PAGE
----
From issue #1, Elka Ray Nguyen provides a behind-the-scenes look of her story “The Yellow River”:
While I’ve always loved to read—and write—mysteries, I was never attracted to stories about the supernatural. In fact, I thought “speculative fiction” meant “edgy”.
A few years ago I found a musty, dog-eared copy of Lost Girls in my local gym in Ho Chi Minh City, Vietnam. The debut novel of a Canadian writer named Andrew Pyper, Lost Girls came out in 2000 and won that year’s Arthur Ellis Award, the top prize for mystery and crime writing in Canada. If I’d known it was a ghost story I wouldn’t have read it. But once I started, I was hooked. Although I’ve lived in Asia for 20 years, I grew up in Canada. Maybe it was the small-town Canadian setting that reeled me in, or just Pyper’s haunting but wildly beautiful writing. While the ending was unsatisfying, I hardly cared. I can still feel that book, so mysterious and disturbing.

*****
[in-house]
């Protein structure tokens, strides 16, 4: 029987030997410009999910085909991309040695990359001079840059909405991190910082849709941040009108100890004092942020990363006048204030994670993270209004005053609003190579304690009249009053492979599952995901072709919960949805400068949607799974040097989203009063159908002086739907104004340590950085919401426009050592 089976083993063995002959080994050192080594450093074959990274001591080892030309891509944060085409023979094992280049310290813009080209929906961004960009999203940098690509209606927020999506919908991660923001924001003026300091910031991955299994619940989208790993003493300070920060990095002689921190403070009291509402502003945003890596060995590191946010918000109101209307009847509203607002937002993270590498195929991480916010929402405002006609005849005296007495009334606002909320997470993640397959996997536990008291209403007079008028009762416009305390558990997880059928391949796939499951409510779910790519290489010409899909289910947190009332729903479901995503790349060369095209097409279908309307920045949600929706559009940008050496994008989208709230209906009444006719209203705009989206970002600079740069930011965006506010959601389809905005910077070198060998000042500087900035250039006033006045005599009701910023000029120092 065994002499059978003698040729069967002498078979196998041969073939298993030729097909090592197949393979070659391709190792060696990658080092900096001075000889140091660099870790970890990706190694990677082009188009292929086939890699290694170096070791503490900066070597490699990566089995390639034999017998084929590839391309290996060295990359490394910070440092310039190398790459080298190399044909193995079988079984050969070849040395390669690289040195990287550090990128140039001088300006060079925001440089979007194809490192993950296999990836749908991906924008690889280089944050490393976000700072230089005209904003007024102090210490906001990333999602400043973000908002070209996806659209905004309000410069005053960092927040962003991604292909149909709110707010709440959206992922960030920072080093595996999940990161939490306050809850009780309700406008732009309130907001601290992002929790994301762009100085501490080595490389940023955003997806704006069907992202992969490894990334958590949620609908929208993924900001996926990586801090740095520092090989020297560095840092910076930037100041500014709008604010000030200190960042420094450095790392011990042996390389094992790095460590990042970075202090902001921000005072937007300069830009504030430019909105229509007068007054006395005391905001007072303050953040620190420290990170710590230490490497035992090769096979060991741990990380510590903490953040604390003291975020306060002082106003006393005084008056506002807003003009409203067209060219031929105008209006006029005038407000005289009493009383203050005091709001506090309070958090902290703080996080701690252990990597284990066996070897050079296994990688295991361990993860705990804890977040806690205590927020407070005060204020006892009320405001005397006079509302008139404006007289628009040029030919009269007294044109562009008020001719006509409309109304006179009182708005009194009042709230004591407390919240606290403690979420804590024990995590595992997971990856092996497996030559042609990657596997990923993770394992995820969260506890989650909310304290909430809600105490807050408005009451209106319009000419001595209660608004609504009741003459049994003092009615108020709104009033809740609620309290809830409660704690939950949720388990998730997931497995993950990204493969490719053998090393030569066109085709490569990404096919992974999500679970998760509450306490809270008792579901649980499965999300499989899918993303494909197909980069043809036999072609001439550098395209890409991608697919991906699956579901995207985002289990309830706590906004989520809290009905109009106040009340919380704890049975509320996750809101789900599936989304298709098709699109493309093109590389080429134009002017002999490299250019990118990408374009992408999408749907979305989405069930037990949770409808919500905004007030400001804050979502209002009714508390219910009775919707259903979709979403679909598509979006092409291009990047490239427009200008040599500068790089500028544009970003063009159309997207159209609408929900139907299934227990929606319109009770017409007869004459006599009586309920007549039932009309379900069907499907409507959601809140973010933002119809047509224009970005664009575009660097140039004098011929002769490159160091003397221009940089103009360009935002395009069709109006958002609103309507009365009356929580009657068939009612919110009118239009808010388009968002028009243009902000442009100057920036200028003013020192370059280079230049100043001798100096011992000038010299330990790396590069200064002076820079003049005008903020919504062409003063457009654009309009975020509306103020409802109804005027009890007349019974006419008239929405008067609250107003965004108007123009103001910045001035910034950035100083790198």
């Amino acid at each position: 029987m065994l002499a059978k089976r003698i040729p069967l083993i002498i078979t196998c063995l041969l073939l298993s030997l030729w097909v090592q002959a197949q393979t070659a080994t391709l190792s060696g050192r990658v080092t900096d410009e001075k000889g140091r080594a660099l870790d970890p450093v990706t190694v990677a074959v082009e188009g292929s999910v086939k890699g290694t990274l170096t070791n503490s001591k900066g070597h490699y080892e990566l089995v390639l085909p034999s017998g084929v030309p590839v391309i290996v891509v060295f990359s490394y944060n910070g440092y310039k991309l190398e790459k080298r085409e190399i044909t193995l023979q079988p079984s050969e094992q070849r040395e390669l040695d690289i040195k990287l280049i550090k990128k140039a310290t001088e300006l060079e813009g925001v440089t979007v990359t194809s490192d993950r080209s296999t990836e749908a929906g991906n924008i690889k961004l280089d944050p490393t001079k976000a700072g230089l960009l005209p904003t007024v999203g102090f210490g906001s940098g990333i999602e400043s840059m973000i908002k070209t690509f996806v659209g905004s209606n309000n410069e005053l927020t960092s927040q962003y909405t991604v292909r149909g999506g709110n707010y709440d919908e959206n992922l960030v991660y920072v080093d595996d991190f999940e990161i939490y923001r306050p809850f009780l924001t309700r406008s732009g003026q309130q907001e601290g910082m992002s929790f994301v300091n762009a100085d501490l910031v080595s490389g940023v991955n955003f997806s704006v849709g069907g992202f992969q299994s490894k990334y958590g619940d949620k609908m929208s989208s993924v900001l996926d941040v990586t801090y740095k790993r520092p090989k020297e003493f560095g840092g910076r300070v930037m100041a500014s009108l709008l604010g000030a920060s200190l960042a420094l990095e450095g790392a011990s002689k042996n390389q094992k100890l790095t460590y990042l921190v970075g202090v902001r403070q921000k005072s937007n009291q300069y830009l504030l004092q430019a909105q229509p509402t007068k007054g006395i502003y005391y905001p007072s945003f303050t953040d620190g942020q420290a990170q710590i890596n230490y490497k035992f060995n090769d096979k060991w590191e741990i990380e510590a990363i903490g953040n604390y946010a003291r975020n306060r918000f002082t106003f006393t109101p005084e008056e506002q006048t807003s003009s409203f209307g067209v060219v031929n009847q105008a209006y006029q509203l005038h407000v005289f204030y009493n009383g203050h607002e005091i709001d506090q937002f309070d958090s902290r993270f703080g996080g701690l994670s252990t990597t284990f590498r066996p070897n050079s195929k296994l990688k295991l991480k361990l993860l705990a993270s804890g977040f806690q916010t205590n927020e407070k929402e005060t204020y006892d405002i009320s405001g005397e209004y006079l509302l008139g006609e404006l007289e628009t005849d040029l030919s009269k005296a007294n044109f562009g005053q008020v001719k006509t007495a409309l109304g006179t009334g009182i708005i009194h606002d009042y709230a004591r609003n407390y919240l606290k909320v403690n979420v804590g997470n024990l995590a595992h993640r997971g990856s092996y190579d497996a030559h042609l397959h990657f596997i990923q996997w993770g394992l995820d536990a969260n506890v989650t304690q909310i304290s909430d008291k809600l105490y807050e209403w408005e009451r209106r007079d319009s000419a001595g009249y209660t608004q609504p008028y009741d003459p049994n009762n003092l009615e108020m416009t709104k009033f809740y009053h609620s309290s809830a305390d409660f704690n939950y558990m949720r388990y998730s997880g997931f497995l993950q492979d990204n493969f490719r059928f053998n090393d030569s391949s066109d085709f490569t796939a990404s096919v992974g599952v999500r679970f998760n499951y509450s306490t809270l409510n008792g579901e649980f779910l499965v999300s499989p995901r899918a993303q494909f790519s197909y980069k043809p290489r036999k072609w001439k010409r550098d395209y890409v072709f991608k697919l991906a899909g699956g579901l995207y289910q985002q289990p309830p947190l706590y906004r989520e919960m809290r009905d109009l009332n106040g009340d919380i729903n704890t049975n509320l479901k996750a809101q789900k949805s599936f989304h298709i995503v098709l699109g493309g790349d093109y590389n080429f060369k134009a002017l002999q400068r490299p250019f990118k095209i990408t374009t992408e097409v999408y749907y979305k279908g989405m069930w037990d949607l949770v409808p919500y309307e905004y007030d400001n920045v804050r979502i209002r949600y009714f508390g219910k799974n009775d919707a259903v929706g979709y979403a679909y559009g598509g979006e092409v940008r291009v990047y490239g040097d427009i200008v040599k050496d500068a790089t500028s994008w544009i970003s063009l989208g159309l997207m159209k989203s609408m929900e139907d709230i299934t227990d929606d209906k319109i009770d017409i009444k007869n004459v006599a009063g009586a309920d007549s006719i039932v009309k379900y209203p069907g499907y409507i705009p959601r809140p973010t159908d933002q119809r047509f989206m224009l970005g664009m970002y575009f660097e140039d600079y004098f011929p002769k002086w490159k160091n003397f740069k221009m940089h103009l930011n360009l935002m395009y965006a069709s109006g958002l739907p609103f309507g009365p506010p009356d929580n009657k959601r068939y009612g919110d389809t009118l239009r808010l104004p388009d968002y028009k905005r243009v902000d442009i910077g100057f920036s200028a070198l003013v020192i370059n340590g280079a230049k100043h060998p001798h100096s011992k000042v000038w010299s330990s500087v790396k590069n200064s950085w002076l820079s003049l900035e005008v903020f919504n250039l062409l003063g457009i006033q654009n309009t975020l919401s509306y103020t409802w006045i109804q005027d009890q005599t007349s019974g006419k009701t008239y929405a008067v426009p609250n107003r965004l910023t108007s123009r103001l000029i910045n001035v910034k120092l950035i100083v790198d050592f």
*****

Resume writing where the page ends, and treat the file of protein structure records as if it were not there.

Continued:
Since then I’ve written two short stories that classify as “speculative”. One, “The Yellow River”, is included in this inaugural edition of LONTAR. The other, “You Get What You Pay For”, will appear in Monsoon’s upcoming anthology Crime Scene Asia: Asia’s Best Crime Fiction. Much to my surprise, a Catholic miracle and a vengeful ghost have crept into my novel-in-progress, which recounts the 1930’s murder of a French priest in Vietnam’s Central Highlands. What’s next? I can’t even speculate.